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20 replies on “Lessons in Sandcastles

  1. Angelina, having come across your blog, I was so happy to know that I might see photos of my spiritual (if not literal) home of Singapore. But with that happiness, there is a genuine sadness of things lost; love, opportunity, history. Sentosa was a special place to me and I am afraid to see it again if it is now as you describe.
    Thanks again for a lovely post.

    1. Funny thing is that I seldom blog about Singapore but am happy that you’ve enjoyed these posts/photos. There’s been a fair amount of development (residential and commerciall) on the island in the past years but maybe there are still some parts of it that have not changed too much, maybe the beach areas?

  2. these photos remind me of the task I have been shelving for last couple of years…of scanning the photos of our childhood! BTW, you look like a natural at modelling( 2nd last photo) 🙂

    1. My move to Belgium was the main trigger that prompted me to haul the stack of negatives to a photo shop to get them scanned. It was worth the expenditure and now I can ‘flip’ through those family albums whenever I’m at home in Brussels 🙂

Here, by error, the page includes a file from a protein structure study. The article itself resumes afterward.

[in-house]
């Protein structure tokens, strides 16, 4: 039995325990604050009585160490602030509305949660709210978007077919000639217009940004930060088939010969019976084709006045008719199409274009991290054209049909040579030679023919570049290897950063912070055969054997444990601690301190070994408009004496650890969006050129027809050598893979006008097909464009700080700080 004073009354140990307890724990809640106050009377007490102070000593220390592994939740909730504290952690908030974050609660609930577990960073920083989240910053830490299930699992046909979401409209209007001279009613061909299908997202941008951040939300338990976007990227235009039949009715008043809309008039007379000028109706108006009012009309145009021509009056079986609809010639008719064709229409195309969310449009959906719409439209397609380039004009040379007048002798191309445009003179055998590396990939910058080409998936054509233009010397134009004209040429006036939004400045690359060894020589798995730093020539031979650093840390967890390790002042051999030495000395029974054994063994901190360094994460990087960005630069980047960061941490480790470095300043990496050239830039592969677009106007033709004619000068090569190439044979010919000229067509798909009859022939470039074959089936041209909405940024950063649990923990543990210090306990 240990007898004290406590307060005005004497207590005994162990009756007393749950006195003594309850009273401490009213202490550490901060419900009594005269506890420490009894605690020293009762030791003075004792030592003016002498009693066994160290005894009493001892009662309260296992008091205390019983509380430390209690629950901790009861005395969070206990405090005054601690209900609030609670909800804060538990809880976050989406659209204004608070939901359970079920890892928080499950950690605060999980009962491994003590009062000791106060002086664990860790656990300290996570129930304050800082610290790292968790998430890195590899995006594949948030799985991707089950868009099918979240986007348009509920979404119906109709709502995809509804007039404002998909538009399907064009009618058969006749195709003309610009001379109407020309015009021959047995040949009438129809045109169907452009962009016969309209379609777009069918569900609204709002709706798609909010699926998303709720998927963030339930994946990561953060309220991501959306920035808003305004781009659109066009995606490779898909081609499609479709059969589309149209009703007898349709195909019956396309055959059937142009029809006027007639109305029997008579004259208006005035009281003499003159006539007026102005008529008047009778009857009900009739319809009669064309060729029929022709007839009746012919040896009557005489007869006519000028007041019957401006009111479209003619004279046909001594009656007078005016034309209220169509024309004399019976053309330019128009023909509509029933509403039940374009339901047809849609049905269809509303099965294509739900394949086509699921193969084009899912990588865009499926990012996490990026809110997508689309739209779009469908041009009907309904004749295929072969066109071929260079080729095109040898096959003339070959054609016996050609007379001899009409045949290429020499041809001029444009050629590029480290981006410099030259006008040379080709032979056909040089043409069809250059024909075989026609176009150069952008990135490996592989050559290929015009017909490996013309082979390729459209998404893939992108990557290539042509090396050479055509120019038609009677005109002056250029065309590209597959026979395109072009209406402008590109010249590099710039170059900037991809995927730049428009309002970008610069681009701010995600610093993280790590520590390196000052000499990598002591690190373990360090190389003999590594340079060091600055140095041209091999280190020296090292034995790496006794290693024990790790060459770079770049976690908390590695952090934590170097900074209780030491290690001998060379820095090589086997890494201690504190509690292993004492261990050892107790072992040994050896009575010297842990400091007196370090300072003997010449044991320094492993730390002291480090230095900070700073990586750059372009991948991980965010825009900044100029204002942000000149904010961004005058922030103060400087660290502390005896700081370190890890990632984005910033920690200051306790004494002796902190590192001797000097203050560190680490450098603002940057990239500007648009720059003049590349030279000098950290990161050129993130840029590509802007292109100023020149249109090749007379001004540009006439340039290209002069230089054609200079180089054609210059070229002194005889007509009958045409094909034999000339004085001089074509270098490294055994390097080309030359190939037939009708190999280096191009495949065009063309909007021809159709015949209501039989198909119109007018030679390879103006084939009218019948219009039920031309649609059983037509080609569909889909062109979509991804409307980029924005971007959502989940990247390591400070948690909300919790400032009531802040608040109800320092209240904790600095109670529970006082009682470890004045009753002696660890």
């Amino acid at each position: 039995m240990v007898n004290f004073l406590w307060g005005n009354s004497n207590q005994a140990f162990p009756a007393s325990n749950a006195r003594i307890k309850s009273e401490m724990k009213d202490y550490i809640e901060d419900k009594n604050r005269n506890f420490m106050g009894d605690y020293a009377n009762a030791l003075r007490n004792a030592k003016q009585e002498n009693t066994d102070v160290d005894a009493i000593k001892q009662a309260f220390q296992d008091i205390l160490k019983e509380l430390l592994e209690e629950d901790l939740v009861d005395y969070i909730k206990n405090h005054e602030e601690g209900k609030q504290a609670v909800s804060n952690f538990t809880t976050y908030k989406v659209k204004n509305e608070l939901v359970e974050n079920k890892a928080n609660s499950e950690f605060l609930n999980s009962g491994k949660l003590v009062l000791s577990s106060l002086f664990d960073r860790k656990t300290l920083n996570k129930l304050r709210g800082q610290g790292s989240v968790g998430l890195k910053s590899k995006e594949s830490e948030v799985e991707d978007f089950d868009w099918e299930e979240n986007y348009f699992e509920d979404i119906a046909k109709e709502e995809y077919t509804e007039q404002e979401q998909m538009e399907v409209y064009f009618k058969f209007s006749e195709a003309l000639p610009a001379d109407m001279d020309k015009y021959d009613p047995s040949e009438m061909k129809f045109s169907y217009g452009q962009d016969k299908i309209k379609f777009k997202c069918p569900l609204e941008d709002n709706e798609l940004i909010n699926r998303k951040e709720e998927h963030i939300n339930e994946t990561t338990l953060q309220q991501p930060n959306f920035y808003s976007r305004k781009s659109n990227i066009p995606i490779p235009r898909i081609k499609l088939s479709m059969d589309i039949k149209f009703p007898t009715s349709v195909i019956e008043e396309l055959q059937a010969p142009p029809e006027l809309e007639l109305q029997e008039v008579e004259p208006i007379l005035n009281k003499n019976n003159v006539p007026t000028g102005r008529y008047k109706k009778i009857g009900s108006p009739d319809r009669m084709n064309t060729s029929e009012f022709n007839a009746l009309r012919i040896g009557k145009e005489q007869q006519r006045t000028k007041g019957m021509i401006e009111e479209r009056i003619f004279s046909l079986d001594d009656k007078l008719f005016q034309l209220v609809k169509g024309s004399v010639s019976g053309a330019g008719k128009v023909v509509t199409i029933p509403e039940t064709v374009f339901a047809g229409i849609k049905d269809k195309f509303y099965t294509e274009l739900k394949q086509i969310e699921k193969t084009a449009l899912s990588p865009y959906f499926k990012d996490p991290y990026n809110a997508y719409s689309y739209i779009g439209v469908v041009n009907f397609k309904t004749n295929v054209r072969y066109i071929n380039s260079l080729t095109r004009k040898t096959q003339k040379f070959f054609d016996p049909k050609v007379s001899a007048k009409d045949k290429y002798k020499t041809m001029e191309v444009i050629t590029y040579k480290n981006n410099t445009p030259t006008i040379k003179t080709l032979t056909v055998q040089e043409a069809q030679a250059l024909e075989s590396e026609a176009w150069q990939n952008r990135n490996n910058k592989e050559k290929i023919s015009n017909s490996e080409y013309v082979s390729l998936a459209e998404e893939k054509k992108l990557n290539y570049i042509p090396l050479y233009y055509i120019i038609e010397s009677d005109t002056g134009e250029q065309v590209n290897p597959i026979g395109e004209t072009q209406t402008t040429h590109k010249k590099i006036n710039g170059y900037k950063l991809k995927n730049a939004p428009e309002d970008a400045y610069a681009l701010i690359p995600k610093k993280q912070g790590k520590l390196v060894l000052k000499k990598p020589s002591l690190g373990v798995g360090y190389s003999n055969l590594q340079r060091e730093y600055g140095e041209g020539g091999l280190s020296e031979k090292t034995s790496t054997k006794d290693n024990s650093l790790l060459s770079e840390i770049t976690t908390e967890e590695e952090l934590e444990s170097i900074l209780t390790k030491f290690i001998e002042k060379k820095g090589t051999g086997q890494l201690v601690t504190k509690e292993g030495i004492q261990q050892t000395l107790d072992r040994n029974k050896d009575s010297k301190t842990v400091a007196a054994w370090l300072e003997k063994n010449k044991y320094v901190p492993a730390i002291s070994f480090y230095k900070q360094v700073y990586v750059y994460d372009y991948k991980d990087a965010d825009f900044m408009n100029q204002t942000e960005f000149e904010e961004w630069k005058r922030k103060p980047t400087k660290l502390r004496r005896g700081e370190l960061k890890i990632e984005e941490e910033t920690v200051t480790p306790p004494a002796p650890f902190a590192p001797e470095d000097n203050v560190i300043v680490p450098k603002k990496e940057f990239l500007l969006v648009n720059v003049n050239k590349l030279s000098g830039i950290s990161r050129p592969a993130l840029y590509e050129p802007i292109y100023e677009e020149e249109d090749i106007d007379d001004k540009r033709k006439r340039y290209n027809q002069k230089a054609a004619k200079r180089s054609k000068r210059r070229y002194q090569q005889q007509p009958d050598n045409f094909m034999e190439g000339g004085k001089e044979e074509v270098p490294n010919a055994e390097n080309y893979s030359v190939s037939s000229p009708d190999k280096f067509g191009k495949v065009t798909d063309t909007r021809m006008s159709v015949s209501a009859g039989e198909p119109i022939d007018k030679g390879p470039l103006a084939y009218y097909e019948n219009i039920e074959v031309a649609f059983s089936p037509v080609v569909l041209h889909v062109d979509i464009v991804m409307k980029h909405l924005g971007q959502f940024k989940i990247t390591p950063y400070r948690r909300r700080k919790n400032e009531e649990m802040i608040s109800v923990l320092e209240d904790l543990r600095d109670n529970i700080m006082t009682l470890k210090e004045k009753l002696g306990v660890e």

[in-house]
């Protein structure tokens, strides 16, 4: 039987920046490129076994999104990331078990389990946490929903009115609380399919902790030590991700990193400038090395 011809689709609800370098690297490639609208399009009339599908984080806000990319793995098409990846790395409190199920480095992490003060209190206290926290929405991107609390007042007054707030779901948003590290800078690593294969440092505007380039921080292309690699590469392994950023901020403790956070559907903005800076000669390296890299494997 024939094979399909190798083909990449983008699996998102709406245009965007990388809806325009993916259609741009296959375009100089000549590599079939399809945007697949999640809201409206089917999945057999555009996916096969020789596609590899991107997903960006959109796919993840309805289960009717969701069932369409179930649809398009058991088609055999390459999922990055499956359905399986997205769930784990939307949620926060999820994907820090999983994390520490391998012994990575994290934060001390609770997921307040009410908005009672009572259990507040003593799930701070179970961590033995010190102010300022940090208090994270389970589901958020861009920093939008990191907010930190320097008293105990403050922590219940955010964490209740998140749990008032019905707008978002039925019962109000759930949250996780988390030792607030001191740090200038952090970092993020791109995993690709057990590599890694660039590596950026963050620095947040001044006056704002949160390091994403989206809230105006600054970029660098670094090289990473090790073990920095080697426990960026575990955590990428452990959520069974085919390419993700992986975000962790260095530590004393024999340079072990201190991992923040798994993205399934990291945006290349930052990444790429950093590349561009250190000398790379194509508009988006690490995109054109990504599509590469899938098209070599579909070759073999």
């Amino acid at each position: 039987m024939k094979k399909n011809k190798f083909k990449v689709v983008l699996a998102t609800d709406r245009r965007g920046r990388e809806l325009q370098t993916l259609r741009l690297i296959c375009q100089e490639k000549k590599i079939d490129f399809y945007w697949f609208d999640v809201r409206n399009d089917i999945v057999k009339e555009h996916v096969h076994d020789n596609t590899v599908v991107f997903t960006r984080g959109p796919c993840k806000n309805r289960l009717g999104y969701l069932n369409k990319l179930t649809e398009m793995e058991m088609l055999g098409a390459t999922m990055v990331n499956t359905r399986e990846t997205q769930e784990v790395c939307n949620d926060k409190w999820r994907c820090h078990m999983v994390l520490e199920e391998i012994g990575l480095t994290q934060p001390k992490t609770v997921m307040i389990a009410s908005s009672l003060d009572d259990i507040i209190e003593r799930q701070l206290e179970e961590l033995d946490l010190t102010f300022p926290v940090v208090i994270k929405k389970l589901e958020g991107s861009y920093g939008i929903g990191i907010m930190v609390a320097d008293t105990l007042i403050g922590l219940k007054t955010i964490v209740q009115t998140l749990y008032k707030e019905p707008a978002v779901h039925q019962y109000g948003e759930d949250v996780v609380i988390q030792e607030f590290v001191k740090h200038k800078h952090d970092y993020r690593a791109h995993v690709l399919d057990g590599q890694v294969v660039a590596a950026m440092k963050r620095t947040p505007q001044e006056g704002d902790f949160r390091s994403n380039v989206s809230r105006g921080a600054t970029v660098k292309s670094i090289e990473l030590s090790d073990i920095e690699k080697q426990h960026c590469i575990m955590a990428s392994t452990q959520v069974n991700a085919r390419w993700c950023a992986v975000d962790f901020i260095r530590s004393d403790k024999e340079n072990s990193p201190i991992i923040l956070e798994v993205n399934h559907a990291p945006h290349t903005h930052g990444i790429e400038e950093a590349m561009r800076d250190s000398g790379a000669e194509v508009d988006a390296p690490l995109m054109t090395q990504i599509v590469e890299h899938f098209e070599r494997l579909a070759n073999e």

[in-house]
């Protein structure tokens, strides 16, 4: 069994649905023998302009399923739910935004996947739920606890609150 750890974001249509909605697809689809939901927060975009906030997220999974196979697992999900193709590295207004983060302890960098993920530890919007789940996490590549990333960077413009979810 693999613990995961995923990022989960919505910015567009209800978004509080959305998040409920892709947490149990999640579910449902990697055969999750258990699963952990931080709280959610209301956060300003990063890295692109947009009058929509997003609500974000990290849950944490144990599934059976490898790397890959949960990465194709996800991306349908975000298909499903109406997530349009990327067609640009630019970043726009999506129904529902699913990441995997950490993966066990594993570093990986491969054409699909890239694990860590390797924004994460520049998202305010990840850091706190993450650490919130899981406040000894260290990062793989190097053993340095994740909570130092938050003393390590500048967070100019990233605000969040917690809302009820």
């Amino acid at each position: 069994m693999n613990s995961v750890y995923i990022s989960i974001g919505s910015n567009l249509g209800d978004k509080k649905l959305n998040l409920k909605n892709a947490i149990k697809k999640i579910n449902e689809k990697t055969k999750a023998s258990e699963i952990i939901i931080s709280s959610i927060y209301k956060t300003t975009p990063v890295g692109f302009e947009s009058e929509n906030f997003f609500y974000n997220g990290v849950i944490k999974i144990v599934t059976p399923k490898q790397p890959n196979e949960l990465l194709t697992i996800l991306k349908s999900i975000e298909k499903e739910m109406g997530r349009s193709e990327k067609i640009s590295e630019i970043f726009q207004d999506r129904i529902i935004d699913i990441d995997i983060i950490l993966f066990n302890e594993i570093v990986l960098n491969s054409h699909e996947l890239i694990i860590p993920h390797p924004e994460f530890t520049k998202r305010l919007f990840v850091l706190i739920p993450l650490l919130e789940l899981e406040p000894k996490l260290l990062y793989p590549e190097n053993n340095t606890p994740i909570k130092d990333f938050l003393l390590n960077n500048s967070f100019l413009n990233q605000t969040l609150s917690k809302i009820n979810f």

3. You make me want to go to the beach and experiment with some sand castles!

    I can’t stand water in my eyes either, which is one of the reasons I never took to swimming either!

  4. Nice post. I visited Sentosa island as a kid myself, in 1986. (Our family traveled to Singapore twice, 1986 and 1988). I really enjoyed the cable cars (though I had already been on cable cars in Nanital, India), the monorail (a first for me) and the wax museum. That’s like a dream now.
    More recently (2006) transited through Singapore, on my way to Sydney, but didn’t go out of the airport.
    It must be soooo different today. Am guessing you haven’t been to Sentosa island for while now.

    1. Thanks for commenting! I’ve never ridden in the cable car in Singapore. Always went to Sentosa by car or on foot, across the bridge. Wow, you remember the monorail! I’ve almost forgotten about it. I loved taking the monorail in Sentosa – super cool to be passing so close by the trees. It’s a shame that the monorail is no longer there.

      I did go to Sentosa when I was back in Singapore in October as a good friend’s wedding was at one of the hotels on the island. But didn’t see much of the island as we drove straight to (and from) our destination. On a previous occasion when I was back for a visit, a friend brought me to the casino and Universal Studio development. Fortunately the latter was closing as I didn’t like it much, though it was interesting walking through the public areas of the casino and observing the various supposed fengshui symbols.

      1. What no monorail anymore, that’s a disappointment. Yes, I remember it well, more so thanks to the photographs.
        I didn’t realise there was a bridge there, I remembered it as being only two ways to the island, either by cable car or ferry, I guess I was wrong. That was loooong time a ago.

  5. Love your old (analog) family photos, keep them coming. You gave away your age – though I would have guessed ~10 years younger from some of your selfies. 🙂